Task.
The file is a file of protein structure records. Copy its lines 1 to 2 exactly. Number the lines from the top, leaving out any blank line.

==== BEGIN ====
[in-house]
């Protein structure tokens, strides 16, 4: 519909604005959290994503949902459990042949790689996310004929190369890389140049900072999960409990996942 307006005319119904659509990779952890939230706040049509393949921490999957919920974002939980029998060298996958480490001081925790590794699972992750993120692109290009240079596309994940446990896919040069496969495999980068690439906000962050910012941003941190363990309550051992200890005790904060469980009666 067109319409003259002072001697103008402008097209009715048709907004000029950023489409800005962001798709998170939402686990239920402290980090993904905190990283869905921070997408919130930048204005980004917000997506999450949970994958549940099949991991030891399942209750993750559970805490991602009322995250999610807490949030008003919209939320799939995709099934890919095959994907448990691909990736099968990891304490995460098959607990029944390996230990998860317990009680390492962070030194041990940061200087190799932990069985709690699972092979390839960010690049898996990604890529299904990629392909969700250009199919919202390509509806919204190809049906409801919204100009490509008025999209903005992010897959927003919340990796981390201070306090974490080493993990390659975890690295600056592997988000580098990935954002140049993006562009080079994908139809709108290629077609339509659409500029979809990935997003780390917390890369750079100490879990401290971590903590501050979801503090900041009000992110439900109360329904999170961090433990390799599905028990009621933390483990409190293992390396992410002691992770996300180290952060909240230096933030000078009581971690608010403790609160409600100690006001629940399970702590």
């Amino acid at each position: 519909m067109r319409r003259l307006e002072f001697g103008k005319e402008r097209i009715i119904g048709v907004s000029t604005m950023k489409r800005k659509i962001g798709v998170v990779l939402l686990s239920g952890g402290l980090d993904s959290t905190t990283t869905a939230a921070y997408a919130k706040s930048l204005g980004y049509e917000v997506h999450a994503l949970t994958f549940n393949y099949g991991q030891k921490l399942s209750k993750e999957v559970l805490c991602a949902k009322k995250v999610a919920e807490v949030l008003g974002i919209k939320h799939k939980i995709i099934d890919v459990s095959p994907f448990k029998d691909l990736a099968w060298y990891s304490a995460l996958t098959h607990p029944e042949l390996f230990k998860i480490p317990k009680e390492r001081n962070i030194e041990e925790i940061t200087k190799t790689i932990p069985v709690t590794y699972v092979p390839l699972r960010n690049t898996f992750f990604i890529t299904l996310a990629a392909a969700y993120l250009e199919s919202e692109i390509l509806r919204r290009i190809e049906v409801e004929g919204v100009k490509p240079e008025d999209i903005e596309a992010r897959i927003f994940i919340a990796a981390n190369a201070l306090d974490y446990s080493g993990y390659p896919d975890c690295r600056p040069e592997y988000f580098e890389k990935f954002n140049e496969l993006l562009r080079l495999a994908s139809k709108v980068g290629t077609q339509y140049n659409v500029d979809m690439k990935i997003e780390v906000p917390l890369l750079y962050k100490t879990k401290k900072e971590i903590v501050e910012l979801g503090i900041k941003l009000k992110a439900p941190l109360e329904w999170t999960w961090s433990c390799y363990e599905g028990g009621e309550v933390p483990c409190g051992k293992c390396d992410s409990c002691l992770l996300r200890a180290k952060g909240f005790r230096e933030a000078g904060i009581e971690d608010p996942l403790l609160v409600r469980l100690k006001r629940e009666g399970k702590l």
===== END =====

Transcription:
[in-house]
């Protein structure tokens, strides 16, 4: 519909604005959290994503949902459990042949790689996310004929190369890389140049900072999960409990996942 307006005319119904659509990779952890939230706040049509393949921490999957919920974002939980029998060298996958480490001081925790590794699972992750993120692109290009240079596309994940446990896919040069496969495999980068690439906000962050910012941003941190363990309550051992200890005790904060469980009666 067109319409003259002072001697103008402008097209009715048709907004000029950023489409800005962001798709998170939402686990239920402290980090993904905190990283869905921070997408919130930048204005980004917000997506999450949970994958549940099949991991030891399942209750993750559970805490991602009322995250999610807490949030008003919209939320799939995709099934890919095959994907448990691909990736099968990891304490995460098959607990029944390996230990998860317990009680390492962070030194041990940061200087190799932990069985709690699972092979390839960010690049898996990604890529299904990629392909969700250009199919919202390509509806919204190809049906409801919204100009490509008025999209903005992010897959927003919340990796981390201070306090974490080493993990390659975890690295600056592997988000580098990935954002140049993006562009080079994908139809709108290629077609339509659409500029979809990935997003780390917390890369750079100490879990401290971590903590501050979801503090900041009000992110439900109360329904999170961090433990390799599905028990009621933390483990409190293992390396992410002691992770996300180290952060909240230096933030000078009581971690608010403790609160409600100690006001629940399970702590």